You should practice this scenario on a trainer (unclipping your foot when it is holding some of your weight), It's not really hard, and IT IS POSSIBLE, a quick jerky movement will do it (similar to some dancing steps)followed by a light jump to land on that same foot, its a really useful skill to learn.

    BTW, I love your blog, following recently from Guadalajara, Mexico.

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  5. Congrats! Looking forward to your verdict on clipless vs. power straps.

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  6. Applause: clap clap clap :)

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  7. I don't unclip my left foot when stopping(unless I'm getting off the bike). Generally speaking, the more you ride the easier the clip/unclip. Congratulations.

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  8. You are now, literally, on your way! Congrats.

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  9. Great news, You'll never look back once acclimatised.

    My tip, practice starting with one foot only. Very useful for remounting on steep paths where the surface is a bit loose.

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  10. Merely the beginning. Wheelies, bunny hops, track stands, slow races on fixed... (none which I can do btw)

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  11. Sounds like how I learned to ride no-hands. When I was a kid I could never do it and was always envious of everyone who could. One day, about a year into my adult bicycling career I suddenly found I could ride no-hands with no problem whatsoever. I wish that sort of thing happened more often. Congratulations!

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  12. Woot! Congrats! I'm glad that the CB pedals inspired enough confidence that you were able to ride home without any large incidents.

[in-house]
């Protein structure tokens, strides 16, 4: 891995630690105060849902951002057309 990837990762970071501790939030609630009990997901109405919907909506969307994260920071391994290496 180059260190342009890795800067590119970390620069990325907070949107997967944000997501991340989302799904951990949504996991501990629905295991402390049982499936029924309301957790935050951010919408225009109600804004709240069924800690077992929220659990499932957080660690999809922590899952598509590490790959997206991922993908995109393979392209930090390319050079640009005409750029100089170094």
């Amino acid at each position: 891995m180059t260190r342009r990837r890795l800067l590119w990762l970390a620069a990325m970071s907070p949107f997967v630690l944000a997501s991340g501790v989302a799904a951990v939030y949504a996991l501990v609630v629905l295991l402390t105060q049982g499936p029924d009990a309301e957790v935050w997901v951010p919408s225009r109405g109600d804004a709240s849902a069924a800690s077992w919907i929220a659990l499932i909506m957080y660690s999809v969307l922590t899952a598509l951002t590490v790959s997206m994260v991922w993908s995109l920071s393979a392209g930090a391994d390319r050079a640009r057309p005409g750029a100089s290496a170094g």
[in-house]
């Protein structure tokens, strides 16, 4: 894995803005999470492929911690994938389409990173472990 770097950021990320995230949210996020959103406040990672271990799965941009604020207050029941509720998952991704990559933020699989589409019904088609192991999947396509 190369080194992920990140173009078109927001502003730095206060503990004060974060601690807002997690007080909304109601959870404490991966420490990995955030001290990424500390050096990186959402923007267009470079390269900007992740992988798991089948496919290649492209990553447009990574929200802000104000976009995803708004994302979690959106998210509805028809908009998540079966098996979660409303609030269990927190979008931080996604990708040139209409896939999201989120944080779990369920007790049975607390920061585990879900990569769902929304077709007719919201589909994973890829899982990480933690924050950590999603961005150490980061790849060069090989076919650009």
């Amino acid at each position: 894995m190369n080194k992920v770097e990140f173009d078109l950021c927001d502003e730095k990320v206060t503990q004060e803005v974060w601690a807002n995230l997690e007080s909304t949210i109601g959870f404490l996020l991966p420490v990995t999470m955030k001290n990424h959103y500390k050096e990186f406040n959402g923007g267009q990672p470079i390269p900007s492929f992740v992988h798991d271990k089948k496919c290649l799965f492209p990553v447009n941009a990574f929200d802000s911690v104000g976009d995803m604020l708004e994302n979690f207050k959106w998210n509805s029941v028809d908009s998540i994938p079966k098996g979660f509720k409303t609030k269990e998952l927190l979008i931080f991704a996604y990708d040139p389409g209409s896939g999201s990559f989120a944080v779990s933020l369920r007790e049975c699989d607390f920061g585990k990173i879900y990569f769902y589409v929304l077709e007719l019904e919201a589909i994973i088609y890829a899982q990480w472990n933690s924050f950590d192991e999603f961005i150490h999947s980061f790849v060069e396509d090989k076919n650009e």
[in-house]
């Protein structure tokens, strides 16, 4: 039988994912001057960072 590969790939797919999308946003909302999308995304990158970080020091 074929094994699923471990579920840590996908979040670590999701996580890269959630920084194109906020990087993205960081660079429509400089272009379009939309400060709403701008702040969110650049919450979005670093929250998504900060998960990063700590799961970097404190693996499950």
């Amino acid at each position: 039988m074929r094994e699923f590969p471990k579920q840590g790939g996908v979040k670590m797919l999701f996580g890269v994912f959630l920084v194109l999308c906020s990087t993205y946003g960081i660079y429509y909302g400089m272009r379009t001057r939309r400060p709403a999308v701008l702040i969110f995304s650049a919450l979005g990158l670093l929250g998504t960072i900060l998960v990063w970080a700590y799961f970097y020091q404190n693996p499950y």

Here is a trick that I used when I switched over to clipless pedals. I would always come to a stop and put my left foot down. My reasoning was twofold; I had always used my left foot at stop lights and since my right leg was stronger, I should keep that one clipped in so I could get the fastest starts at the lights.

    But my left foot really is an idiot. I can still be caught fumbling with my left pedal even after I have drifted through an entire intersection... and I've been riding clipless for 10 years!

    Ok, the trick (Which is pretty obvious). Leave your 'dumb' left foot clipped in at lights and land on your right. It was a bit difficult for me to force this habit, but since my right foot has so much more coordination than the left, I can clip in in under a second every time, rather than the ten seconds I used to leave with my left.

    I have experimented by trying to use my left every once in a while, and I am still a baffoon.

    HTH,

    Jay

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  13. I don't think that this is any type of miracle. Instead, I hope you now understand why so many people in the past had told you that riding clipless was easy. I predict that you will soon understand the arguments you previously dismissed about the benefits of clipless pedals over power grips.

    As a service to any of those who may have been scared off by your experiences testing out clipless pedals on a trainer, they are much more difficult to use on a trainer than they are while riding. I have been using spd-sl's and Time ATAC's for years and I still find it easier to get into and out of them while riding than I do on the trainer. It has to do with weight distribution and balance. Stuff you don't think about while riding but seems awkward on the trainer. Checking them for float and performance may be fine, but trying to determine which will be the easiest to use is almost pointless. Trust the opinions of more experienced cyclists for this. And be ready to possibly dislike the first pair you buy.